Meeting News

Latuda improves bipolar depression in children, adolescents

SAN DIEGO — Data presented at the American Psychiatric Association Annual Meeting indicated Latuda significantly improves depression among children and adolescents, aged 10 to 17 years, with bipolar I depression.

“Children and adolescents with bipolar depression have significant functional impairment, including poor academic and social performance, and they are at very high risk for suicide attempts and self-injurious behavior,” Kiki Chang, MD, of Stanford University Medical Center, said in a press release. “There are few evidence-based treatment options available to help these patients and their families. More treatments are needed that not only improve bipolar depression symptoms in children and adolescents, but are also well-tolerated.”

To determine efficacy of Latuda (lurasidone, Sunovion Pharmaceuticals) for depression associated with bipolar I disorder in children and adolescents, researchers conducted a 6-week, randomized, double-blind, placebo-controlled, parallel-group, multiregional study among 347 children and adolescents aged 10 to 17 years. Study participants received a flexible 20 mg to 80 mg dose of lurasidone or placebo once daily.

From baseline to week 6, change in Children’s Depression Rating Scale, Revised (CDRS-R) total scores was significantly higher among participants who received lurasidone, compared with placebo (–21 vs. –15.3; P < .0001).

Antony Loebel, MD
Antony Loebel

Change in Clinical Global Impression-Bipolar Version, Severity of Illness scores for depression was significantly lower among participants who received lurasidone, compared with placebo (–1.49 vs. –1.05; P < .0001).

The most commonly reported treatment-emergent adverse events associated with lurasidone were nausea (16% vs. 5.8%), somnolence (9.1% vs. 4.7%), weight gain (6.9% vs. 1.7%), vomiting (6.3% vs. 3.5%), dizziness (5.7% vs. 4.7%) and insomnia (5.1% vs. 2.3%).

Lurasidone was not associated with increases in fasting glucose or lipids.

“It is encouraging to see the potential for Latuda to help children and adolescents living with bipolar depression,” Antony Loebel, MD, executive vice president and chief medical officer at Sunovion said in the release. “When bipolar depression strikes in younger years, it can be particularly disabling, so we’re pleased that in this placebo-controlled study, Latuda improved depressive symptoms without causing significant weight gain or metabolic changes in children and adolescents.” – by Amanda Oldt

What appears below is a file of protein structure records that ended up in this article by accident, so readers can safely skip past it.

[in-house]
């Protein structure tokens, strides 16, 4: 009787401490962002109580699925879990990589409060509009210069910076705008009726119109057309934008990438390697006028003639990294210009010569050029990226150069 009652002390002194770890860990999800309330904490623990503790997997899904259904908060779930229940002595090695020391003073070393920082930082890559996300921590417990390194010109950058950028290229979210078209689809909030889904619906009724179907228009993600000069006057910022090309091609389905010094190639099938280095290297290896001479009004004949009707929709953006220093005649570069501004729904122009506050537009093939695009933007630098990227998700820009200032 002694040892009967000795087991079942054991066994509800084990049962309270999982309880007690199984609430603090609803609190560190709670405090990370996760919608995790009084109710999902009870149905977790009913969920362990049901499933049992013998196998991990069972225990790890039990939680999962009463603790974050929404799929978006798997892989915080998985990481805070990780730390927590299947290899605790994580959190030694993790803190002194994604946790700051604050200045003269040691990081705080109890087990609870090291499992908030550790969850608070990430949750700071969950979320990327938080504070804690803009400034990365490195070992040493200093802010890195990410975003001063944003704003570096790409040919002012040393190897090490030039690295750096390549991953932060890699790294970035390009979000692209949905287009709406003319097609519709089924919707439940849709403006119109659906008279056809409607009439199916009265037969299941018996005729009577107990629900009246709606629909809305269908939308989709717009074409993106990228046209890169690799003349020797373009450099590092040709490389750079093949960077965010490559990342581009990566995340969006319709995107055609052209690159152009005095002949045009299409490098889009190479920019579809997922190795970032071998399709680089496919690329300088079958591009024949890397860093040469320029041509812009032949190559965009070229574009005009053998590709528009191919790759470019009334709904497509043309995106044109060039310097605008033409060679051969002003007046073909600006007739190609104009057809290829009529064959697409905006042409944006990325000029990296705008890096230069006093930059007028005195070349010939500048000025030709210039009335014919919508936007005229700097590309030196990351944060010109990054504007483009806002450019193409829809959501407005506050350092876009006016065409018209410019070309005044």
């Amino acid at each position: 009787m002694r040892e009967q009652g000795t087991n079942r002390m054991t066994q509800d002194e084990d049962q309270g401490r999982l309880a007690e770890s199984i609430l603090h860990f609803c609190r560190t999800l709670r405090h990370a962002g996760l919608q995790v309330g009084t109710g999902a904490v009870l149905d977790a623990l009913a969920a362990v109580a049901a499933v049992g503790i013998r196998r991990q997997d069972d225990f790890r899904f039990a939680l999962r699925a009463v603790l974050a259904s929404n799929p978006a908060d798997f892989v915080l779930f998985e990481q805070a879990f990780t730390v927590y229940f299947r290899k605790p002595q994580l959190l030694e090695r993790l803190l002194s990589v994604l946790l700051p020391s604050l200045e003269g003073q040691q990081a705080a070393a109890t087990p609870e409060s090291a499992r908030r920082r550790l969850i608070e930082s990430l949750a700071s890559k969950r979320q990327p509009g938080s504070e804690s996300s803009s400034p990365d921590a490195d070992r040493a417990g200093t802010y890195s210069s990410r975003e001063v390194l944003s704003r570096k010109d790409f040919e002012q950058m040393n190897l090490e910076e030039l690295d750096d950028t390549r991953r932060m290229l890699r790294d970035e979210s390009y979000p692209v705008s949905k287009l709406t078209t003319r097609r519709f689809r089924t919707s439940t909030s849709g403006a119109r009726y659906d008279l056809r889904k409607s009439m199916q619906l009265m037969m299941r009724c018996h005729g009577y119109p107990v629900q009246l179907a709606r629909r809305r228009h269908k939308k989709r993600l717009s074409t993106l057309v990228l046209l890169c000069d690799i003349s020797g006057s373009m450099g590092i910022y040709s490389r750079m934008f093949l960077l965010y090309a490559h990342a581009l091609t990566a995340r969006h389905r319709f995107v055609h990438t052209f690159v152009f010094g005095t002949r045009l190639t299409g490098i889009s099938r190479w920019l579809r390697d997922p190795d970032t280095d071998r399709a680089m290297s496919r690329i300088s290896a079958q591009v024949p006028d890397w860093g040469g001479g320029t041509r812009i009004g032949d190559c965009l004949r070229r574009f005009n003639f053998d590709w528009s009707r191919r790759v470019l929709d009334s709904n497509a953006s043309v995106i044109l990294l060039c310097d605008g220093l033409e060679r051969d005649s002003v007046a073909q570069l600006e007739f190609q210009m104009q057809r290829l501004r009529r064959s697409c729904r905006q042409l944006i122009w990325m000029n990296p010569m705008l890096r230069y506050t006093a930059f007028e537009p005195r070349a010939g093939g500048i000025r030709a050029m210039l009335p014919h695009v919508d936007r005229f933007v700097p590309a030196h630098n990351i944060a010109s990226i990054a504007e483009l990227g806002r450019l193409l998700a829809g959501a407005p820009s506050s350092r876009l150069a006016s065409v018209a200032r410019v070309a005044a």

Reference:

DelBello MP, et al. Efficacy and safety of lurasidone in children and adolescent patients with bipolar I depression. Presented at: American Psychiatric Association Annual Meeting; May 20-24, 2017; San Diego.

Disclosure: DelBello reports financial ties with Johnson & Johnson, Neuronetics, Inc., Sunovion Pharmaceuticals Inc., Supernus.

SAN DIEGO — Data presented at the American Psychiatric Association Annual Meeting indicated Latuda significantly improves depression among children and adolescents, aged 10 to 17 years, with bipolar I depression.

“Children and adolescents with bipolar depression have significant functional impairment, including poor academic and social performance, and they are at very high risk for suicide attempts and self-injurious behavior,” Kiki Chang, MD, of Stanford University Medical Center, said in a press release. “There are few evidence-based treatment options available to help these patients and their families. More treatments are needed that not only improve bipolar depression symptoms in children and adolescents, but are also well-tolerated.”

To determine efficacy of Latuda (lurasidone, Sunovion Pharmaceuticals) for depression associated with bipolar I disorder in children and adolescents, researchers conducted a 6-week, randomized, double-blind, placebo-controlled, parallel-group, multiregional study among 347 children and adolescents aged 10 to 17 years. Study participants received a flexible 20 mg to 80 mg dose of lurasidone or placebo once daily.

From baseline to week 6, change in Children’s Depression Rating Scale, Revised (CDRS-R) total scores was significantly higher among participants who received lurasidone, compared with placebo (–21 vs. –15.3; P < .0001).

Antony Loebel, MD
Antony Loebel

Change in Clinical Global Impression-Bipolar Version, Severity of Illness scores for depression was significantly lower among participants who received lurasidone, compared with placebo (–1.49 vs. –1.05; P < .0001).

The most commonly reported treatment-emergent adverse events associated with lurasidone were nausea (16% vs. 5.8%), somnolence (9.1% vs. 4.7%), weight gain (6.9% vs. 1.7%), vomiting (6.3% vs. 3.5%), dizziness (5.7% vs. 4.7%) and insomnia (5.1% vs. 2.3%).

Lurasidone was not associated with increases in fasting glucose or lipids.

“It is encouraging to see the potential for Latuda to help children and adolescents living with bipolar depression,” Antony Loebel, MD, executive vice president and chief medical officer at Sunovion said in the release. “When bipolar depression strikes in younger years, it can be particularly disabling, so we’re pleased that in this placebo-controlled study, Latuda improved depressive symptoms without causing significant weight gain or metabolic changes in children and adolescents.” – by Amanda Oldt

Reference:

DelBello MP, et al. Efficacy and safety of lurasidone in children and adolescent patients with bipolar I depression. Presented at: American Psychiatric Association Annual Meeting; May 20-24, 2017; San Diego.

Disclosure: DelBello reports financial ties with Johnson & Johnson, Neuronetics, Inc., Sunovion Pharmaceuticals Inc., Supernus.

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